A one day Open Archives event co-ordinated by the DNER, CURL and UKOLN was held on Wednesday 11th July at the Institute of Mechanical Engineers, Birdcage Walk, London. Birdcage walk is in a very impressive part of London, circumscribed by Westminster Abbey, Buckingham Palace, and the Houses of Parliament. Lucky for us the hot sun added to the splendor of the location.
Catherine Grout giving the opening presentation
The Institute of Mechanical Engineers building itself is also very grand. After registration and coffee we all moved into the lecture theatre, a striking room filled with impressive art work and the most comfy lecture theatre seats most of us have experienced. The chair for the day was Sheila Corrall, Director of Academic Support Services at the University of Southampton. She explained that the aims for the day were to come up with a list of recommendations for JISC on ways that they could encourage OAI uptake.
A general introduction to OAI was then given by Catherine Grout, Assistant Director (Development) of the DNER. She began with the quotation from Wallace Stevens ‘the whole, the complicate, the amassing harmony’. She felt that the quote (initially used by Lorcan Dempsey) sums up what the OA initiative is all about. The JISC/DNER perspective is that open archiving provides a technology for cementing the DNER architecture. The DNER investment over the next few years will be dedicated to building an Information Environment appropriate to the needs of learners, teachers and researchers in UK HE and FE. She argued that:
there is considerable investment which needs to take place in a range of middleware, fusion and portal services to support this development. At the moment we have a number of different services delivering content and presenting them to end users by a variety of different interfaces. Our challenge is to develop the Information Environment in such a way that we considerably advance the coherence with which these services are offered to end users. Our ultimate goal for this development is the seamless searching of rich relevant resources which the DNER vision enshrines.
The JISC also has an interest in exploring the use of Open Archives as a key way of disclosing metadata about the resources held by our services, and of particular significance here, by members of the higher and further education community. Some JISC Services, for example RDN and MIMAS, have already been working to look at making their metadata OAI compliant. JISC has also funded the open sourcing of the eprints software at Southampton, and is supporting the Open Citations project. Tools, guidelines, best practice case studies and pilot projects are all likely to be the sort of initiatives which JISC will wish to fund in the future. JISC will also be interested in projects involving a range of members of the HE and FE community as part of moving forward in this area. Catherine emphasized Shelila’s point that today’s meeting was mainly about leveraging the community resources in support for institutional agendas for using OAI for e-print archives. Her priorities were to find out what institutions can do and what service providers can do (where central funding can genuinely add value) and come up with practical ideas in the form of tools, guidelines, best practice case studies and possible pilots.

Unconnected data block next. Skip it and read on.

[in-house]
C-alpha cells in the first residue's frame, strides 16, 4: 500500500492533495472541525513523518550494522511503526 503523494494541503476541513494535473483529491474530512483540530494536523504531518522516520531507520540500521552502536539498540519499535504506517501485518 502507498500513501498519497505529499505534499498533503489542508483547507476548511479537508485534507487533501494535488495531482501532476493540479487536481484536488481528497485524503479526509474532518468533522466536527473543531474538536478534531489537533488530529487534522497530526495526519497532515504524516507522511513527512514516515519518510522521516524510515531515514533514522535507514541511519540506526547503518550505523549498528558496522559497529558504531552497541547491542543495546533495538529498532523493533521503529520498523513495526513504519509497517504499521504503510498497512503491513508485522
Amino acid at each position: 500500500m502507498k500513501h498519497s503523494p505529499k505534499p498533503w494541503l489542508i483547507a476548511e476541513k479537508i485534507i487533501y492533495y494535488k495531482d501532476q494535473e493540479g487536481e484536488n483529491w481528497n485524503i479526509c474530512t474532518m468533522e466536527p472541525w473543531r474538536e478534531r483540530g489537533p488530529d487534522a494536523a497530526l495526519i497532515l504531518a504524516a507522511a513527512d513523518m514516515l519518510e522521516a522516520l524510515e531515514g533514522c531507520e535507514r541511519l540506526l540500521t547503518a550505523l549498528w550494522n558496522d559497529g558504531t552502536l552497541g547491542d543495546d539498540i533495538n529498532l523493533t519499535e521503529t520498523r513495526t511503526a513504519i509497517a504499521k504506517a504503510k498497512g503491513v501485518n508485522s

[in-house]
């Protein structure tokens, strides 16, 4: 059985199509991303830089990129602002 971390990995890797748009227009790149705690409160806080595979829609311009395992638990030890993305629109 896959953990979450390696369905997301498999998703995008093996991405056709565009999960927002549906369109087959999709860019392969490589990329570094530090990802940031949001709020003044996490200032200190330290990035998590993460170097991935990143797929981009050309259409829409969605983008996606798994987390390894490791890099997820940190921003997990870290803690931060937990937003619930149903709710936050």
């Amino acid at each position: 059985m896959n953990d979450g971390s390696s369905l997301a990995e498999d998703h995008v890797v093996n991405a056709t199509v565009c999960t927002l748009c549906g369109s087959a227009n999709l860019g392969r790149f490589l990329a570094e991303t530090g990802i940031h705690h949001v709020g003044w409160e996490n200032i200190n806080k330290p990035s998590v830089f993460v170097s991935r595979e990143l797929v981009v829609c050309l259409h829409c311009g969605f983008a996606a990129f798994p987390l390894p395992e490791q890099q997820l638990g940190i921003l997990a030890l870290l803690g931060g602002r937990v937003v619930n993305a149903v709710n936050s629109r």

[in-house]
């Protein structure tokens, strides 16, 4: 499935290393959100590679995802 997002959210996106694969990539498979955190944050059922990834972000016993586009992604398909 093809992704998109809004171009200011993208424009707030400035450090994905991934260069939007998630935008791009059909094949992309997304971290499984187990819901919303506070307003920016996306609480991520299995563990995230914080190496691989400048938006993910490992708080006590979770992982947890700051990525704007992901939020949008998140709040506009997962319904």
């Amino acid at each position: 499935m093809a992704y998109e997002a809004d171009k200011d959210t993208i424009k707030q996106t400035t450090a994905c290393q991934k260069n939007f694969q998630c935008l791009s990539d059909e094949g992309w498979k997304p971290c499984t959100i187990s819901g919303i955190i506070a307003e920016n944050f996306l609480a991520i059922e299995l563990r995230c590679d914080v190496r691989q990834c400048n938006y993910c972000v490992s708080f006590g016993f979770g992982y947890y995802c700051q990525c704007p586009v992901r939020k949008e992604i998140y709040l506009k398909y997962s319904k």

Following Catherine was Michael Nelson, recently of the University of North Carolina, but now working for NASA
Michael Nelson at the podium
. His entertaining talk was entitled OAI past, present and future. Michael started of by saying that Distributed searching, the computing science hammer to the interoperability nail, is hard to do. There were many attempts in the mid-90s, which failed. But metadata harvesting, proposed instead by Van de Sompel (recently appointed the e-director of the British Library), Nelson, Lagoze and others, also turned out to be difficult. Every archive had its own different format; for example, repositories which were included at the beginning included arXiv (physics), Cogprints (cognitive science), NDLTD (theses) and RePEc (economics). OAI separated out data providers from service providers. Data providers must provide methods for metadata harvesting. The objective was to achieve ‘self-describing archives.’ Nelson described OAI as a generic bulk metadata transport protocol. It is only about metadata – not full-text. It is also neutral with respect to the source of the metadata. Commercial publishers are interested too. The protocol, launched in January/February of this year, has been frozen for 12-15 months to allow services to be built on a stable platform. Nelson explained the difference between OAI and OAIS (Open Archival Information System), which is a developing standard for digital preservation.
The protocol was initially a subset of the Dienst protocol, then it defined its own OAI-specific protocol. Now this has been dropped in favour of unqualified Dublin Core (over-simple and with questionable semantics, but then so was the OAI-specific protocol). It supports multiple metadata formats. It also employs flow control, in order to deal with very large data sets. The intention is that existing data sets should be capable of being made OAI-compliant with very little effort. Much of the protocol is optional, and DC is very accommodating (even a null record is DC-compliant). This is important for author-contributed metadata. DC is a ‘lowest common denominator’ format, supporting parallel metadata formats, including MARC (Nelson suggested we shall soon see ‘the revenge of MARC’ in a return to ‘thousand flowers blooming’ metadata sets). The protocol developers very much want a range of community-specific metadata formats to develop. It also uses XML, which has lots of advantages (e.g. schemas to determine compliance). But it is unforgiving, so that harvesting in small batches is recommended. It is however a good disciplinarian in that it forces clean metadata.